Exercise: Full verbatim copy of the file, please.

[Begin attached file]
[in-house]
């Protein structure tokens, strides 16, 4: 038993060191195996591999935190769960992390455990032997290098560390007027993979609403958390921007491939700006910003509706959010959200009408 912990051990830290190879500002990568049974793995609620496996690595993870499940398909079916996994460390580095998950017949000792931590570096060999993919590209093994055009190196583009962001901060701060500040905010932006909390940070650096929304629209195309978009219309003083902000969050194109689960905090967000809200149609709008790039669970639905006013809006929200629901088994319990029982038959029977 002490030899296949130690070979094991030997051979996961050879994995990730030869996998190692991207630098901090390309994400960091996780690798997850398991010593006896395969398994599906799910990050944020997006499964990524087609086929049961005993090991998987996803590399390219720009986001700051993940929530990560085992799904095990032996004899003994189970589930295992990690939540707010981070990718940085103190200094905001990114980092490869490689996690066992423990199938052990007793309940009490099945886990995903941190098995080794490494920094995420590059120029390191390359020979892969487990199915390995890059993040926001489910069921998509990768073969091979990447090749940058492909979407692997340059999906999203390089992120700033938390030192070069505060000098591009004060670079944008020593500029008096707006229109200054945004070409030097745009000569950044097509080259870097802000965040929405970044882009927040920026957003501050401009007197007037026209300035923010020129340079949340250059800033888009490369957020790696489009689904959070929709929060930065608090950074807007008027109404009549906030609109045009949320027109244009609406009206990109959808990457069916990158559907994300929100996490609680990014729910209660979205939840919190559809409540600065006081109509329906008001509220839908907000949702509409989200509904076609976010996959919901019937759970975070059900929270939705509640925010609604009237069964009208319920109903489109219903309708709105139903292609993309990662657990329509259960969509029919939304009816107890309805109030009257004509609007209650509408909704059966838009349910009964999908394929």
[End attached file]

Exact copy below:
[in-house]
């Protein structure tokens, strides 16, 4: 038993060191195996591999935190769960992390455990032997290098560390007027993979609403958390921007491939700006910003509706959010959200009408 912990051990830290190879500002990568049974793995609620496996690595993870499940398909079916996994460390580095998950017949000792931590570096060999993919590209093994055009190196583009962001901060701060500040905010932006909390940070650096929304629209195309978009219309003083902000969050194109689960905090967000809200149609709008790039669970639905006013809006929200629901088994319990029982038959029977 002490030899296949130690070979094991030997051979996961050879994995990730030869996998190692991207630098901090390309994400960091996780690798997850398991010593006896395969398994599906799910990050944020997006499964990524087609086929049961005993090991998987996803590399390219720009986001700051993940929530990560085992799904095990032996004899003994189970589930295992990690939540707010981070990718940085103190200094905001990114980092490869490689996690066992423990199938052990007793309940009490099945886990995903941190098995080794490494920094995420590059120029390191390359020979892969487990199915390995890059993040926001489910069921998509990768073969091979990447090749940058492909979407692997340059999906999203390089992120700033938390030192070069505060000098591009004060670079944008020593500029008096707006229109200054945004070409030097745009000569950044097509080259870097802000965040929405970044882009927040920026957003501050401009007197007037026209300035923010020129340079949340250059800033888009490369957020790696489009689904959070929709929060930065608090950074807007008027109404009549906030609109045009949320027109244009609406009206990109959808990457069916990158559907994300929100996490609680990014729910209660979205939840919190559809409540600065006081109509329906008001509220839908907000949702509409989200509904076609976010996959919901019937759970975070059900929270939705509640925010609604009237069964009208319920109903489109219903309708709105139903292609993309990662657990329509259960969509029919939304009816107890309805109030009257004509609007209650509408909704059966838009349910009964999908394929």